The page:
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Russia Considers Banning Foreign Companies from Renewable Energy Projects

The production of clean energy could become even more expensive if Russia blocks foreign companies from leading green infrastructure projects, experts warn.

Nearly all of Russia's renewable energy infrastructure has been built by foreign companies. Pixabay

Russia is considering banning foreign companies from taking a lead role in designing and building the country’s green energy infrastructure, Russian daily Vedomosti said on Wednesday.

New proposals currently being discussed would block contracts for new wind and solar farms, along with other renewable energy production projects, from being awarded to non-Russian entities.

Analysts say the proposals would lead to higher costs for producing new sources of clean energy in Russia.

Since Russian companies do not have the technology or knowledge to go it alone, they say, the proposals would add one more — Russian — firm at the top of the supply chain, making infrastructure investment projects even more expensive.

Nearly all of Russia’s wind and solar power stations are current designed by foreign companies, such as China’s Amur Sirius, Italy’s Enel, Finnish firm Fortum and German engineering giant Siemens.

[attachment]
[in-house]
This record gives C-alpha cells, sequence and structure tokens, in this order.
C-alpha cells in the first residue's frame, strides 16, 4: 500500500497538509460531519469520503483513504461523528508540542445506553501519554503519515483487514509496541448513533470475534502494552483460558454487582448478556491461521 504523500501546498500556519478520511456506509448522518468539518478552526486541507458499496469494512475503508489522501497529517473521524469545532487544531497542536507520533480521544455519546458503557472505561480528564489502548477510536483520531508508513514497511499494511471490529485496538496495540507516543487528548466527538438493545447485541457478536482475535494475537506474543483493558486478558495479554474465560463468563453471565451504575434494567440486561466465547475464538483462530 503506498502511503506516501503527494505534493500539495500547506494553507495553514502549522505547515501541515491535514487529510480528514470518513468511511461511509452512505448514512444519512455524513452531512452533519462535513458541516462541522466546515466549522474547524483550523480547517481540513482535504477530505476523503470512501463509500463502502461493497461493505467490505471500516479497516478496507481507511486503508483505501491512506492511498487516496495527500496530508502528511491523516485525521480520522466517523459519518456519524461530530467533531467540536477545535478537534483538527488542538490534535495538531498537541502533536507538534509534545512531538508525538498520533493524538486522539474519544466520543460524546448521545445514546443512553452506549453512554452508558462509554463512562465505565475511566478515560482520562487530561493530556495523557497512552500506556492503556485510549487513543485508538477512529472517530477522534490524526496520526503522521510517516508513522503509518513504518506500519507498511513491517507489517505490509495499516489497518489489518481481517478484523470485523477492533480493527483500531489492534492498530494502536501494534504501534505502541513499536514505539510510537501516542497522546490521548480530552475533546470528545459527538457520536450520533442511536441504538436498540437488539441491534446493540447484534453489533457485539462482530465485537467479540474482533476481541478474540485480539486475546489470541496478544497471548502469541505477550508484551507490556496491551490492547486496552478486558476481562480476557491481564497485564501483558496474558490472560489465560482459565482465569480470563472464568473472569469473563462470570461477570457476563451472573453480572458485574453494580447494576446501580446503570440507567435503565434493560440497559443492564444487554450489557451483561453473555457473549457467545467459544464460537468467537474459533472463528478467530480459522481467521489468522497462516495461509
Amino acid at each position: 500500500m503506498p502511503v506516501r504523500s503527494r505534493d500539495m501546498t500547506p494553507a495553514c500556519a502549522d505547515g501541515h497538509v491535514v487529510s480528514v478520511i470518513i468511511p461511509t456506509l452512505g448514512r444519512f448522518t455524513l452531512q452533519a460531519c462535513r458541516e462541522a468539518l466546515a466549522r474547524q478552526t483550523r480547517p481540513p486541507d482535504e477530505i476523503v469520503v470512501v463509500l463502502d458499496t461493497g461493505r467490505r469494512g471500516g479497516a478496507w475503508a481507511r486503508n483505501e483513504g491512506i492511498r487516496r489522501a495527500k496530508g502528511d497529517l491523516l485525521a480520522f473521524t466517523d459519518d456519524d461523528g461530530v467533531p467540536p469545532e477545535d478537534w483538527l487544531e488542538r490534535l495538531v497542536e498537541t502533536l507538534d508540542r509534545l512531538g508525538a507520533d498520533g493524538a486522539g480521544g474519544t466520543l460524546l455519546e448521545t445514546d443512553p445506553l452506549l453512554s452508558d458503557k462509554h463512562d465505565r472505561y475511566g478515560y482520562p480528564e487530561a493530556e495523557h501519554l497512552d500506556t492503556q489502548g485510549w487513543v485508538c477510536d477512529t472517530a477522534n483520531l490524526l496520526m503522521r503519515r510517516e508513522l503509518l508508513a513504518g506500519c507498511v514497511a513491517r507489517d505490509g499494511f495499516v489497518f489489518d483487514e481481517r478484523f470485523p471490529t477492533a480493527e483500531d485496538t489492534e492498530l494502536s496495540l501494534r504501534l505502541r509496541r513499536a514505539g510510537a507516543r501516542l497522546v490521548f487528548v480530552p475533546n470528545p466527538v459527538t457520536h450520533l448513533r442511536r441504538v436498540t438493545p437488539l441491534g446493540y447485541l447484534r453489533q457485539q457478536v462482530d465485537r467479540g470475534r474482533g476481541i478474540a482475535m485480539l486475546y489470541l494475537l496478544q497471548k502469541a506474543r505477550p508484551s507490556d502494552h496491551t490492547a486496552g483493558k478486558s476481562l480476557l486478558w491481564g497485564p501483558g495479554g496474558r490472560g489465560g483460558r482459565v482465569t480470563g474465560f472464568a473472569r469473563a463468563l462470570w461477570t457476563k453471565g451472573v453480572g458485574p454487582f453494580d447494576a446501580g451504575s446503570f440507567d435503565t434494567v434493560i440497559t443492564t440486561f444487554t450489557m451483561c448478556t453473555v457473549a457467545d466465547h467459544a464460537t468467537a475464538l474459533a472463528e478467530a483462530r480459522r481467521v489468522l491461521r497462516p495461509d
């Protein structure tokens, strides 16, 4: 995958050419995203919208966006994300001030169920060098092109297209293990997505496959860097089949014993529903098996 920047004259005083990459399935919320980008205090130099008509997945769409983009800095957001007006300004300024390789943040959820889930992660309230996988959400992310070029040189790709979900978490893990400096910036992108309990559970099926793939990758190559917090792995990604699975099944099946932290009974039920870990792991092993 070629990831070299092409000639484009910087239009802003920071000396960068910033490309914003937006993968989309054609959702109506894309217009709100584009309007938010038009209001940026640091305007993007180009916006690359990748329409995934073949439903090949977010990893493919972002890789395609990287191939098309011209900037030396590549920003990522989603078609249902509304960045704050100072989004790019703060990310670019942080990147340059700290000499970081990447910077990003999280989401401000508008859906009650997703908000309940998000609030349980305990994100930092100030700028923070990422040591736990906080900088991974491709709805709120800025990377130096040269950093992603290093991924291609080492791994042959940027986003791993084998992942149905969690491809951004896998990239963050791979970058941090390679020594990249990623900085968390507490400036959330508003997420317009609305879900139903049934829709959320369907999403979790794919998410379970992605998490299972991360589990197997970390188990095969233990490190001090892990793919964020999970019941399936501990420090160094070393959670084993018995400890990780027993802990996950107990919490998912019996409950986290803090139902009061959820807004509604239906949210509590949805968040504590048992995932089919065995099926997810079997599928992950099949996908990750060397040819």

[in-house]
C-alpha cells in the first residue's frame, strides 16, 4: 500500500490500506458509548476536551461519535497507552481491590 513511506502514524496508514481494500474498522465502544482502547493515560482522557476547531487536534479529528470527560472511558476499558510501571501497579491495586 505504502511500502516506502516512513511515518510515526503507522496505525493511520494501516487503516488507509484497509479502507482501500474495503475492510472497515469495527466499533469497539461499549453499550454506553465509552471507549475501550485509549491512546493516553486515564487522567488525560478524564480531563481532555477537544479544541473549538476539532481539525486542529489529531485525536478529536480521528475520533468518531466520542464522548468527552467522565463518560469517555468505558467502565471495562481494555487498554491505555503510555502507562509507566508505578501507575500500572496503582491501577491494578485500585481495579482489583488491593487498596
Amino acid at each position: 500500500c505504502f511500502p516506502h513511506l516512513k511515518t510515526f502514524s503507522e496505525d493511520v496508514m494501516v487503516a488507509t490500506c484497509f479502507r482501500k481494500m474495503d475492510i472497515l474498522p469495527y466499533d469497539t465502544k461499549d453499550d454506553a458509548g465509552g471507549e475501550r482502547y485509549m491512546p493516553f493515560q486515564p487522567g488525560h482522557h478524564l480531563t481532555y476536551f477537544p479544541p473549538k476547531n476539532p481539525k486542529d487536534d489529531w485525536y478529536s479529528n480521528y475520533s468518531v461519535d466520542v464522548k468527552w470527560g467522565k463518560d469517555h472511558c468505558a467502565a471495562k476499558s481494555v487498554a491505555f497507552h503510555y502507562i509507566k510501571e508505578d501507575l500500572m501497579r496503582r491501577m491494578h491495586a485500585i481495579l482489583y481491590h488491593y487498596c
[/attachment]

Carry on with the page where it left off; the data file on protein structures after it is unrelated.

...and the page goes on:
“It’s a little bit astonishing,” Dr Thomas Heidemann, a partner at law firm CMS who focuses on the Russian renewable sector told The Moscow Times. 

“It would lead to even more expensive energy production costs since the fact that foreigners cannot do the planning does not lead to a situation where Russian entities would be able to do it. That means in effect there will be Russina entities which will be founded for the purposes of providing such services. But as they cannot do it by themselves, they will sub-contract, and go back to the same foreign entities.”

The Russian Association of Wind Power said the government is currently consulting with businesses on the proposals. Its president Igor Bryzgunov told The Moscow Times the prospect of a ban on foreign involvement becoming law is small, since it would be too disruptive to a market which is heavily reliant on a complex mix of both Russian and foreign companies and investors.

If enforced, a ban would limit innovation in the green energy sector and make it almost “impossible” to develop technology-dependent renewable infrastructure, added the Association for the Development of Renewable Energy.

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